February 15, 2011
Last Friday Secretary of Health and Human Services, Kathleen Sebelius, wrote an Op-Ed in the Washington Post titled, “Health-care reform, the states’ way. Her opening paragraphs assert that Obamacare (The Affordable Care Act) puts states in the driver’s seat…” and she further states that, “states aren’t just participating in implementation of the law; they’re leading it.” She said that it was frustrating to hear opponents of reform falsely attack the law as “nationalized health care.”
Her statements somehow ignore the fact that the states don’t now want, and never did want, Obamacare. If the Federal Government tries to give the “gift” of Obamacare to the states and they don’t want it, and the government forces it down their throat anyway, then I call that nationalized health care.
If the states want Obamacare, if they want to be in the driver’s seat, if they want to lead the implementation, why have more than half of the states (currently 28) included their names as plaintiffs in legal challenges to Obamacare?
The administration has certainly tried to bribe the states into accepting this “gift”. They’ve already given the states funds to establish the exchanges, due to begin in 2014, and promised to pay all of the state’s costs through 2015. They’ve given the states “flexibility” to choose what types of benefit plans they will offer, provided they meet the basic requirements dictated by the federal government. Since the Administration recognizes that already stretched state budgets are going to be completely shattered by the huge increase in Medicaid costs the federal government has offered, “new options and federal support to help states bring down these expenses, such as through (sic) cost-effective models known (sic) in which teams of doctors, nurses and other health professionals work together to help patients manage their chronic conditions.” What this really means is the federal government will again try to bribe the states with money and will use teams of doctors, nurses and other health professionals (I don’t see anything here about YOUR doctor) to dictate how you will be treated. Remember, the purpose of these teams is to bring down costs. Secretary Sebelius did recognize that, “The law does make Medicaid available to more working families. But the federal government will cover 96 percent of this expansion…”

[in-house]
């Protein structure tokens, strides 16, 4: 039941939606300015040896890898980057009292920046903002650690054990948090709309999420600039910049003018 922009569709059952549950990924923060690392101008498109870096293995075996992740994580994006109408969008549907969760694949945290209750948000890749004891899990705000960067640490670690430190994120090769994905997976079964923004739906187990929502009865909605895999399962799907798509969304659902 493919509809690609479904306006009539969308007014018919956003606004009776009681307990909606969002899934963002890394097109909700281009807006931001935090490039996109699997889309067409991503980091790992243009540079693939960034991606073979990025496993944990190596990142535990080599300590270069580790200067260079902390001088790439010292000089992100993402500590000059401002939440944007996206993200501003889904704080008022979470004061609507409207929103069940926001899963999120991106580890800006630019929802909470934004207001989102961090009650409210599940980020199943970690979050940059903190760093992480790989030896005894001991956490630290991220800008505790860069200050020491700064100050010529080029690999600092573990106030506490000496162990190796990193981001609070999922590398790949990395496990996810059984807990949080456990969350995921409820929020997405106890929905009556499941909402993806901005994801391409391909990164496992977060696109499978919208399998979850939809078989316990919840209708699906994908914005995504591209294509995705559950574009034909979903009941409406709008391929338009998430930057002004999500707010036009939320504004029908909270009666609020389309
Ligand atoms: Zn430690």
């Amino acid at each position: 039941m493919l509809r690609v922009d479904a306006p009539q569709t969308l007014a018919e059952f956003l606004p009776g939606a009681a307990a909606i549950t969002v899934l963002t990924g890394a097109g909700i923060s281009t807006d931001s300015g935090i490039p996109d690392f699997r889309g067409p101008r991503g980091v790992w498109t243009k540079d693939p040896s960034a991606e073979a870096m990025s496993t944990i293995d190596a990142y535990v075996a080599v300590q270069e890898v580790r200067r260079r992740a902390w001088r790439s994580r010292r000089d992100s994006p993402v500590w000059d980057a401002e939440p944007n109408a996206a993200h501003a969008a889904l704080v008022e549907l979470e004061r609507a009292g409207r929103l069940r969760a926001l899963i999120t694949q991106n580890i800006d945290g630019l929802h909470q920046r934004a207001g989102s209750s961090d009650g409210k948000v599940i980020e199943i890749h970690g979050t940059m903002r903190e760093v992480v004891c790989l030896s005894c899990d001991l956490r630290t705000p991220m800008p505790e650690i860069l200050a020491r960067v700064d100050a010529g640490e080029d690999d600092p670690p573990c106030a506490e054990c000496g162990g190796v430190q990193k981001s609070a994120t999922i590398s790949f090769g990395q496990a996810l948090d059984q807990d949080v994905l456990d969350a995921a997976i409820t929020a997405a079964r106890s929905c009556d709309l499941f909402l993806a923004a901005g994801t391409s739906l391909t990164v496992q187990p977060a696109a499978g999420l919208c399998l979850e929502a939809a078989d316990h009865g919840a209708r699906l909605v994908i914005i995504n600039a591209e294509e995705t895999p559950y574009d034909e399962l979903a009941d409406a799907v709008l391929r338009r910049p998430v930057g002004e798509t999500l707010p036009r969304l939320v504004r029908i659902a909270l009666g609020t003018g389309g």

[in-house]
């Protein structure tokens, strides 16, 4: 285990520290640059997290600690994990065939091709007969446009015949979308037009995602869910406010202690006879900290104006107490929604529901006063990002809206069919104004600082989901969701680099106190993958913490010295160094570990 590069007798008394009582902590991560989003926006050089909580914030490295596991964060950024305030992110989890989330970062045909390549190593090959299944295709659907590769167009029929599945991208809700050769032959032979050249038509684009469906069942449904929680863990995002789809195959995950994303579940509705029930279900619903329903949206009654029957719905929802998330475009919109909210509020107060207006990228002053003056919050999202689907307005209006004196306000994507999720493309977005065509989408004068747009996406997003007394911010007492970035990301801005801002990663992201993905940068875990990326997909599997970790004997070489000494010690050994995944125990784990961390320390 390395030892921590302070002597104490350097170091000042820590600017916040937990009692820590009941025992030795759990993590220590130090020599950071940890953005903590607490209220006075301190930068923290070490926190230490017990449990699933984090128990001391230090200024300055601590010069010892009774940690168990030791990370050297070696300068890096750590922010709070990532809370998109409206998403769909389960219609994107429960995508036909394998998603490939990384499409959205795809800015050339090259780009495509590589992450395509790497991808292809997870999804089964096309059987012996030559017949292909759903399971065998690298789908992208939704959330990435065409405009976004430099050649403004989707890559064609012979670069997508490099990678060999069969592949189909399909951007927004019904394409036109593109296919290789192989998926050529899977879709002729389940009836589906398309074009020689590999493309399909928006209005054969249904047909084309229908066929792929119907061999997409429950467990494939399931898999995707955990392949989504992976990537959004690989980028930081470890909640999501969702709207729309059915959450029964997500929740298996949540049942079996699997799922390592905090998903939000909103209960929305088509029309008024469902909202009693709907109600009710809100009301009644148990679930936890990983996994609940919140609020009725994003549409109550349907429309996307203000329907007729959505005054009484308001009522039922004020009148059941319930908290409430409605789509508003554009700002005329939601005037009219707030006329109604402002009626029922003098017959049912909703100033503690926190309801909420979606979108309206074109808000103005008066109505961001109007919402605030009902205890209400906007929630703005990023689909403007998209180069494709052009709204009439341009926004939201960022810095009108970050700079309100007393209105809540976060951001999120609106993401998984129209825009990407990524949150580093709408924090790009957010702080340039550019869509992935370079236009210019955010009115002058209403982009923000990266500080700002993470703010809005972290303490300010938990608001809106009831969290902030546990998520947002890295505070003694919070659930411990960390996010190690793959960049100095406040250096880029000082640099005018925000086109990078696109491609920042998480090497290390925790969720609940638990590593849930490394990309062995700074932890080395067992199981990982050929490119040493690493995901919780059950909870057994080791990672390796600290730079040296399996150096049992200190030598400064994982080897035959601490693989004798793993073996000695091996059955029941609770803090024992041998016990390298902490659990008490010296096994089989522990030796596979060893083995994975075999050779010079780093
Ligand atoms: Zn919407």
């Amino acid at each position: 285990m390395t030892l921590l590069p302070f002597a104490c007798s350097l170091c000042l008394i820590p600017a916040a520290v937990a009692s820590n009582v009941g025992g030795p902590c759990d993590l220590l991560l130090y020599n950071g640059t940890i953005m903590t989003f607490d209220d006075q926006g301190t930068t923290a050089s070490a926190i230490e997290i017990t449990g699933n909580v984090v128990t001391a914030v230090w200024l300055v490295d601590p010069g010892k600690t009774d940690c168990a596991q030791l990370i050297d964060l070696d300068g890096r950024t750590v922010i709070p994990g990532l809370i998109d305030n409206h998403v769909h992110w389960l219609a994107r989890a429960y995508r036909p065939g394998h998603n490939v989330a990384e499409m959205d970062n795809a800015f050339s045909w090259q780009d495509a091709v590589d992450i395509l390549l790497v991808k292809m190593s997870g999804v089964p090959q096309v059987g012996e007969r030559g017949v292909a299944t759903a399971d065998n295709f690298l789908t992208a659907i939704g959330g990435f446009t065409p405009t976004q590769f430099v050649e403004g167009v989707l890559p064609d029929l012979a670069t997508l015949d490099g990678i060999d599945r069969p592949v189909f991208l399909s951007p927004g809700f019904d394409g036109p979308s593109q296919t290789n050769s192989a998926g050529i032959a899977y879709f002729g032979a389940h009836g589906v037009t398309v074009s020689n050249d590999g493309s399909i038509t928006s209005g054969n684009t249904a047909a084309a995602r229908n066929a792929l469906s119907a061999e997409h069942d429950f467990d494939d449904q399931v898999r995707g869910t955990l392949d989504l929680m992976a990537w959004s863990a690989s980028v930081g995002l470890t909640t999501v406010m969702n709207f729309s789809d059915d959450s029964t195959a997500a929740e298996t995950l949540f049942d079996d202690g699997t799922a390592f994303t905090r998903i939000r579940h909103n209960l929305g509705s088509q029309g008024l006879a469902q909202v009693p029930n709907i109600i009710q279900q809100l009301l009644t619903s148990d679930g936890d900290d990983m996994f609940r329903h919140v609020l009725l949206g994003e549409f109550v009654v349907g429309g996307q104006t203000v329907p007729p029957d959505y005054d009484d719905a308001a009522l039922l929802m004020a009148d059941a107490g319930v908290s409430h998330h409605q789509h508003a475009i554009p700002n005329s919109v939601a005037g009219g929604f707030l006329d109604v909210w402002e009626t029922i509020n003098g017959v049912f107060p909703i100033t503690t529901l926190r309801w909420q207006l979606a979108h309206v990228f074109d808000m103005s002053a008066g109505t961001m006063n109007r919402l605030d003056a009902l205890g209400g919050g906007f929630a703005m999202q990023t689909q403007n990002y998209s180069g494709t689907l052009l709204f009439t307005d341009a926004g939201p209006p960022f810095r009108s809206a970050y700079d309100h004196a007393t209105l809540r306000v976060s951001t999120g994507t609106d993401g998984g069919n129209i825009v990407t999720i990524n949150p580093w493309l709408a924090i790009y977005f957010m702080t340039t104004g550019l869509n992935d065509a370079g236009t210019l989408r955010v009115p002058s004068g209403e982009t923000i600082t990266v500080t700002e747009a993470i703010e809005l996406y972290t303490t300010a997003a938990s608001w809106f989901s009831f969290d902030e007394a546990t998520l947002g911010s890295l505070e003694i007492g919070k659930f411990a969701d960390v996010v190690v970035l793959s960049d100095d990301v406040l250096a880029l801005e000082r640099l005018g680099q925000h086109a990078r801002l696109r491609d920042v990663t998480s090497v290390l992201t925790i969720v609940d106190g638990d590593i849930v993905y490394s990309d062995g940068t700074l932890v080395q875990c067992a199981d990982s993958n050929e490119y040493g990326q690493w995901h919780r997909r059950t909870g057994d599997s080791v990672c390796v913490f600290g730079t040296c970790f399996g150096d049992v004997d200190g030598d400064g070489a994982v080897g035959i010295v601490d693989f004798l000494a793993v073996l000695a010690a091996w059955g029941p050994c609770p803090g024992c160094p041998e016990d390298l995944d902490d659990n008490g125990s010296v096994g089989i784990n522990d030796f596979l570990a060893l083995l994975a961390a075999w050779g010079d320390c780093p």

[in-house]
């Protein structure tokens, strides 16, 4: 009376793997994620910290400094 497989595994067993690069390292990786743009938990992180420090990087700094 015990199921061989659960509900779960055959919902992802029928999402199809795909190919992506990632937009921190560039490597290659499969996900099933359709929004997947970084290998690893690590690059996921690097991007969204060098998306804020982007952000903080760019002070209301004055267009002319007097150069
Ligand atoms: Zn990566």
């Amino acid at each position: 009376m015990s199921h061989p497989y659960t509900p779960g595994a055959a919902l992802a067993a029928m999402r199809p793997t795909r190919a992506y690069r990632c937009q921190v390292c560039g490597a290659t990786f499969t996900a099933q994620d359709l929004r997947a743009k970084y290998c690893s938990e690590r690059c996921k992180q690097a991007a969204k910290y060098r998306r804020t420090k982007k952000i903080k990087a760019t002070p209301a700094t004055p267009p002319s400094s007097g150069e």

Here’s what’s really happening, the federal government passed a law that the states don’t want, that will increase the states costs, will dictate the types of insurance the states can offer, put teams in charge of deciding how our health care will be administered, and pay for it by cutting the existing Medicare benefits (remember the $500 billion) or using tax money that we don’t have to try and bribe the states into accepting this “gift”
The states (at least 28 of them) aren’t falling for it, they don’t want gifts. What they really want is to get rid of the regulations and the federal government’s intrusion. Some states, like Utah, have already set up exchanges. We should get rid of the boundaries on competition and all of the onerous regulations, and we should free all the states to do what they do best, take care of their own state and their own people, without national health care.